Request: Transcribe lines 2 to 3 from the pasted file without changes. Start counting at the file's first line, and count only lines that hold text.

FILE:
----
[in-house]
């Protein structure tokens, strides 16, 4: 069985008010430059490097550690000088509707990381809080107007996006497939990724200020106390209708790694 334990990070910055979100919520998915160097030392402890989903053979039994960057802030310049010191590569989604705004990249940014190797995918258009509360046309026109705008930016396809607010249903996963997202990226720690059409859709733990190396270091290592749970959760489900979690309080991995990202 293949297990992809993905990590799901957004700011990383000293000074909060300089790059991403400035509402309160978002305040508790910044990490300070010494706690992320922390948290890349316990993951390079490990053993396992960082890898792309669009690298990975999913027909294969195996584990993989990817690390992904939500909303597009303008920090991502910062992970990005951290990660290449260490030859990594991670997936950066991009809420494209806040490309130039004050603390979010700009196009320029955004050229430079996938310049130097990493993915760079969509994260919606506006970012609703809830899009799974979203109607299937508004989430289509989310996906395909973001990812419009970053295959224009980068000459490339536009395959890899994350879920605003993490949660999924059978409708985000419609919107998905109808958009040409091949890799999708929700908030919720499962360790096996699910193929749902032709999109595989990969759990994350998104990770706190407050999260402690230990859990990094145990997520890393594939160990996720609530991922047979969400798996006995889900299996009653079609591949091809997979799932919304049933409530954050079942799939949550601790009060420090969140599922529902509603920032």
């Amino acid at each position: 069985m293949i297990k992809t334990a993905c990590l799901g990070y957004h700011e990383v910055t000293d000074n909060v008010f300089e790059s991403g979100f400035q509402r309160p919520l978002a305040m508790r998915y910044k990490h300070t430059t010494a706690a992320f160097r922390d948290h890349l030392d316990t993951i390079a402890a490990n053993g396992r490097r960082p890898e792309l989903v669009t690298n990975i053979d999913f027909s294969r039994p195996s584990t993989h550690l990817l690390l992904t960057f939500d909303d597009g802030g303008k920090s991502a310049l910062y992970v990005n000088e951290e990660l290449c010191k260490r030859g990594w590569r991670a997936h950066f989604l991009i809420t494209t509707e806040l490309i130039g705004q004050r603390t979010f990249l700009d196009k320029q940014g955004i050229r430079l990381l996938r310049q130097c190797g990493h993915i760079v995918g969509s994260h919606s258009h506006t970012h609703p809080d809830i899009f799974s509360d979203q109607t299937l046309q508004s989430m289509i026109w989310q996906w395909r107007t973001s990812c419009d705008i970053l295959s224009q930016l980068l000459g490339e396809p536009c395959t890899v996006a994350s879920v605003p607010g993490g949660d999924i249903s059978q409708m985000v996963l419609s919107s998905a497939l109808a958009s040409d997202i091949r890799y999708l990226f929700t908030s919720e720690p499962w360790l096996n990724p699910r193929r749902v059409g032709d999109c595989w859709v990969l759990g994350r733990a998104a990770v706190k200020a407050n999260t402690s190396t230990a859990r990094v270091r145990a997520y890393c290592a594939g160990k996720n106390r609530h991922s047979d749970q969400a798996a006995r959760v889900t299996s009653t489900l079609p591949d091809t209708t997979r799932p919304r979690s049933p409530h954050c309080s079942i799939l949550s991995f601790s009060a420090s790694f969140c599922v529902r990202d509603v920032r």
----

């Protein structure tokens, strides 16, 4: 069985008010430059490097550690000088509707990381809080107007996006497939990724200020106390209708790694 334990990070910055979100919520998915160097030392402890989903053979039994960057802030310049010191590569989604705004990249940014190797995918258009509360046309026109705008930016396809607010249903996963997202990226720690059409859709733990190396270091290592749970959760489900979690309080991995990202 293949297990992809993905990590799901957004700011990383000293000074909060300089790059991403400035509402309160978002305040508790910044990490300070010494706690992320922390948290890349316990993951390079490990053993396992960082890898792309669009690298990975999913027909294969195996584990993989990817690390992904939500909303597009303008920090991502910062992970990005951290990660290449260490030859990594991670997936950066991009809420494209806040490309130039004050603390979010700009196009320029955004050229430079996938310049130097990493993915760079969509994260919606506006970012609703809830899009799974979203109607299937508004989430289509989310996906395909973001990812419009970053295959224009980068000459490339536009395959890899994350879920605003993490949660999924059978409708985000419609919107998905109808958009040409091949890799999708929700908030919720499962360790096996699910193929749902032709999109595989990969759990994350998104990770706190407050999260402690230990859990990094145990997520890393594939160990996720609530991922047979969400798996006995889900299996009653079609591949091809997979799932919304049933409530954050079942799939949550601790009060420090969140599922529902509603920032």
């Amino acid at each position: 069985m293949i297990k992809t334990a993905c990590l799901g990070y957004h700011e990383v910055t000293d000074n909060v008010f300089e790059s991403g979100f400035q509402r309160p919520l978002a305040m508790r998915y910044k990490h300070t430059t010494a706690a992320f160097r922390d948290h890349l030392d316990t993951i390079a402890a490990n053993g396992r490097r960082p890898e792309l989903v669009t690298n990975i053979d999913f027909s294969r039994p195996s584990t993989h550690l990817l690390l992904t960057f939500d909303d597009g802030g303008k920090s991502a310049l910062y992970v990005n000088e951290e990660l290449c010191k260490r030859g990594w590569r991670a997936h950066f989604l991009i809420t494209t509707e806040l490309i130039g705004q004050r603390t979010f990249l700009d196009k320029q940014g955004i050229r430079l990381l996938r310049q130097c190797g990493h993915i760079v995918g969509s994260h919606s258009h506006t970012h609703p809080d809830i899009f799974s509360d979203q109607t299937l046309q508004s989430m289509i026109w989310q996906w395909r107007t973001s990812c419009d705008i970053l295959s224009q930016l980068l000459g490339e396809p536009c395959t890899v996006a994350s879920v605003p607010g993490g949660d999924i249903s059978q409708m985000v996963l419609s919107s998905a497939l109808a958009s040409d997202i091949r890799y999708l990226f929700t908030s919720e720690p499962w360790l096996n990724p699910r193929r749902v059409g032709d999109c595989w859709v990969l759990g994350r733990a998104a990770v706190k200020a407050n999260t402690s190396t230990a859990r990094v270091r145990a997520y890393c290592a594939g160990k996720n106390r609530h991922s047979d749970q969400a798996a006995r959760v889900t299996s009653t489900l079609p591949d091809t209708t997979r799932p919304r979690s049933p409530h954050c309080s079942i799939l949550s991995f601790s009060a420090s790694f969140c599922v529902r990202d509603v920032r």